Comment spam writ large

September 11, 2005

This Friday I discovered a neglected web-based bulletin board on one of our web servers that was open for posting. Unfortunately, comment spammers had discovered it months before I did and had been gleefully exploiting it since then. The result gives me an unpleasant, full throttle view into the world of comment spammers.

The raw numbers are appalling: in the time they were active, the comment spammers posted at least 233,799 spam comments (fortunately, the web board only stored the last 100,000 or so comments, a limitation that I suspect the authors never expected to be hit). At a guess, they were probably doing this for at least six months and possibly more.

(The web bulletin board itself appears to have been last used on August 23rd 2003. Google searches suggest that the spamming may have started as early as October 16th 2003. Unfortunately the searches also show that Google did indeed index the spammed comments.)

Over the past 14 full weeks that I have logs for (from May 29th), they averaged 1160 comment spams a day, which is not quite one comment spam a minute. However, their activity was actually quite bursty, with the peak week seeing 61,918 comments (8,845 a day, more than 6 a minute).

(The rest of this is about the sources of the comment spam, because that information is a lot more accessible and easier to process. Perhaps later I'll try to analyze the web sites being spammed for and who hosts them.)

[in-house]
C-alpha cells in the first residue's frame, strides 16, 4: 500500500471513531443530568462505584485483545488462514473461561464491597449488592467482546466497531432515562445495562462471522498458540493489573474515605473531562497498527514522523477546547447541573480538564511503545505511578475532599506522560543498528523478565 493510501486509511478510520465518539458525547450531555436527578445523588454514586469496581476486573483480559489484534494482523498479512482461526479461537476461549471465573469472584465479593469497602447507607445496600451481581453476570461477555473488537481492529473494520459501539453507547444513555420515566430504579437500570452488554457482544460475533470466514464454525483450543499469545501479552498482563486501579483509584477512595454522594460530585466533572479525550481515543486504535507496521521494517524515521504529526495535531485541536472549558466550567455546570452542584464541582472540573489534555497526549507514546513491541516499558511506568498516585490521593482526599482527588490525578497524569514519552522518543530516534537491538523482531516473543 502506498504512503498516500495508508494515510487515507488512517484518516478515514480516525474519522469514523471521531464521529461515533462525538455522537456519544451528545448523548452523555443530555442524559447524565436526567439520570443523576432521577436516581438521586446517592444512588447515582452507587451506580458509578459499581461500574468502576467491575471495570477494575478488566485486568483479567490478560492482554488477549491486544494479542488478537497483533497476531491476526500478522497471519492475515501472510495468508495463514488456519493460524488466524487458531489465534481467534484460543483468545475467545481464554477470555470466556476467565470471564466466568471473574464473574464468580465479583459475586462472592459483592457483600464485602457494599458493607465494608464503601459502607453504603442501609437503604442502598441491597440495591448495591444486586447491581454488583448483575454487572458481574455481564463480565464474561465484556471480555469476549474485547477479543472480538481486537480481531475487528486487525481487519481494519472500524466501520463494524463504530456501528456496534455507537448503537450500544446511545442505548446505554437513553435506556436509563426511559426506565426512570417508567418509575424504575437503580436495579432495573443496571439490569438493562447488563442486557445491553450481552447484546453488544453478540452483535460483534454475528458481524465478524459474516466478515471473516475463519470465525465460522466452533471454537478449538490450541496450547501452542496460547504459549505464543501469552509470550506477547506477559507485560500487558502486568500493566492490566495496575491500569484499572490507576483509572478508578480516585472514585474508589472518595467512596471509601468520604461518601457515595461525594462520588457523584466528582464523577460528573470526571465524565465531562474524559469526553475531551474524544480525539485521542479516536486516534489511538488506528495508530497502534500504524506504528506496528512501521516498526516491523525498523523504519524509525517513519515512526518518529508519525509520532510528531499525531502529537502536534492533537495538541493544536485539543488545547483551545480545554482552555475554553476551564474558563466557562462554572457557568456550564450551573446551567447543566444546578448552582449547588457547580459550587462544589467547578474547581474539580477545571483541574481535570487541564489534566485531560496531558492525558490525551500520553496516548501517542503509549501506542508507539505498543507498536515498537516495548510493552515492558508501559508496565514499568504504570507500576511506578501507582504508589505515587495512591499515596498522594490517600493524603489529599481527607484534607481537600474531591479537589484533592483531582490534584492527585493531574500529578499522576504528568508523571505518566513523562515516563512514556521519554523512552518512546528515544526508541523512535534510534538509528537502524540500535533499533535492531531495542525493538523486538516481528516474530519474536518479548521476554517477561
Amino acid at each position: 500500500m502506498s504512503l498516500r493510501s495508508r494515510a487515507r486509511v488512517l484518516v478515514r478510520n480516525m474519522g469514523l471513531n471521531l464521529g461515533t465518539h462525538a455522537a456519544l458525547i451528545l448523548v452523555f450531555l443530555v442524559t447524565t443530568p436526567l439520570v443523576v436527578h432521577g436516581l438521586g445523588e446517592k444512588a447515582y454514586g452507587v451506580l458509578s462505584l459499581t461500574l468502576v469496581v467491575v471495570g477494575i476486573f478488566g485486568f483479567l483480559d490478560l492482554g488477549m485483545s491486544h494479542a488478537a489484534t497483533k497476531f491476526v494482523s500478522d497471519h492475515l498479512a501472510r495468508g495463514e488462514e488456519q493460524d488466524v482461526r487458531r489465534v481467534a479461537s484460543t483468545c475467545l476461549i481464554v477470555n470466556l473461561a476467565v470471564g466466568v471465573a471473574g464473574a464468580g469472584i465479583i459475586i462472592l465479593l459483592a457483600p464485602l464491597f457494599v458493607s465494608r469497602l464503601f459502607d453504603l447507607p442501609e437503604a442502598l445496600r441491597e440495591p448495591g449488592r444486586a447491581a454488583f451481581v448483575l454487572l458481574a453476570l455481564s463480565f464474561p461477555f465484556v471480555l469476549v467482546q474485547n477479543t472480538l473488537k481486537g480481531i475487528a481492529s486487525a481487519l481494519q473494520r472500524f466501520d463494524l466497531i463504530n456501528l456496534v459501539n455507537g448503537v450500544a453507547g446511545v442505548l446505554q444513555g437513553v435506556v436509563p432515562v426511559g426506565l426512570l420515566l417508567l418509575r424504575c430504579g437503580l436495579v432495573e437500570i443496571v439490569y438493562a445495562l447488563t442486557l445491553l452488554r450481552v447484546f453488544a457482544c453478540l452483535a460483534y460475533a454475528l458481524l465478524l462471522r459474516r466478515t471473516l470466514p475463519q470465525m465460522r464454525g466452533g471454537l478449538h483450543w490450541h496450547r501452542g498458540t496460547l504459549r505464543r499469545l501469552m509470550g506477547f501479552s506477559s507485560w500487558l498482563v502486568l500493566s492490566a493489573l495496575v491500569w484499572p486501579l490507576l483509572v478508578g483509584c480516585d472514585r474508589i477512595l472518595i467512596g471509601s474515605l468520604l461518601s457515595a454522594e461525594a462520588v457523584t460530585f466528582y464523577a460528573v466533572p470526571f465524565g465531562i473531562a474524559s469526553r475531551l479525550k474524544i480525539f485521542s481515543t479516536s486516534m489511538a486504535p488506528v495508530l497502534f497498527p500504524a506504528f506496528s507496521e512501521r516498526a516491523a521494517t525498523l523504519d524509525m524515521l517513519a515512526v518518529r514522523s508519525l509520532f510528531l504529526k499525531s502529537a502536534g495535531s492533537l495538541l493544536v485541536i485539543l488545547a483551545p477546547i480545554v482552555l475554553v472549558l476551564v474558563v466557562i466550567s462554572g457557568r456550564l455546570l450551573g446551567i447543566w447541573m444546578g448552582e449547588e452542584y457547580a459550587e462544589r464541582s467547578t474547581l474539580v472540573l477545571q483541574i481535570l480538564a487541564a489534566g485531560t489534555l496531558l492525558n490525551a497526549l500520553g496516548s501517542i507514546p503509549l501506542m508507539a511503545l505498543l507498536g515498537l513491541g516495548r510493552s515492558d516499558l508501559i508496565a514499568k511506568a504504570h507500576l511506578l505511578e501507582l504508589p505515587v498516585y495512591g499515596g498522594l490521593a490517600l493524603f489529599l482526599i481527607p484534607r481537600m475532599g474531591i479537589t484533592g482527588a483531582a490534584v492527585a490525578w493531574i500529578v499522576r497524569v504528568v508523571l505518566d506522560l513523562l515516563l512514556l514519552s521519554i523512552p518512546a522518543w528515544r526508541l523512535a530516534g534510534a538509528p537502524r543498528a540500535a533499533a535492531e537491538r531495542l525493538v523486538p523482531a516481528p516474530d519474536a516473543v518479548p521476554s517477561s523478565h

2,222 different IP addresses were involved in posting the comments, with a highly uneven distribution. Here is the top 10 list of spammer shame:

  Hits IP address/netblock
   618 is part of's IP allocation, and according to them it belongs to one 'Kevin Moll' of Watsontown PA, aka This source has stayed active through September 9th, but figures no more prominently than usual in the big week. is, in part of Verio's netspace. Clearly they're being abused by comment spammers. I wouldn't be surprised if any source of anonymous web access that allows POST commands is being abused that way, including the EFF-sponsored Tor network; spammers just don't care what effects their actions have on other users of the services they're exploiting.

42% of the different IP addresses (935 out of 2222) are currently listed in the XBL. Since XBL listings usually expire in significantly less than 14 weeks, this is particularly impressive. They accounted for 48% of the hits remaining after you exclude the almost 27% that come from and

Top problem sources by ASN, after removing and

# of hits ASN (owner)
4370 AS5511 France Telecom
4300 AS33774 Telecom Algeria
3842 AS7643 Vietnam Posts & Telecoms
3031 AS4837 CNCGROUP China169 Backbone
2331 AS3352 Telefonica (Spain)
2070 AS11172 Alestra (Mexico)
1929 AS8895 Riyadh (Saudia Arabia)
1872 AS3462 Hinet (Taiwan)
1748 AS1659 Taiwan Academic Network
1460 AS5384 Emirates Internet (UAE)

(Verio almost makes the list, but with removed they only have 1,154 hits. Webair has only 3 hits outside of

Many of these networks can be described as 'the usual suspects', as they will look quite familiar to readers of SpamByASN and XBLStats-2005-08-06.

Only 11 different IP addresses were on the SBL, so I will just put them in a table:

# of hits SBL listing comments
567 SBL22883 listed for related malfeasance
405 SBL26426 SAIX web caches
217 SBL31555 web cache
25 SBL24042
16 SBL25866
5 SBL17449
4 SBL30014 A ROKSO listed spammer
4 SBL16836
2 SBL23645
1 SBL21707

Looking at the SBL listings, it looks like machines that are ultimate sources of advance fee fraud spam are also going to source other problems.

Sidebar: the specific IPs:

For Google's sake, the specific IPs involved are:,,,,,,,,, and

I don't know why is missing. made only one comment spam posting, on July 14th; the others are fairly evenly active. (And they stayed active; the most recent hit was September 9th.)

Written on 11 September 2005.
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Last modified: Sun Sep 11 01:24:23 2005
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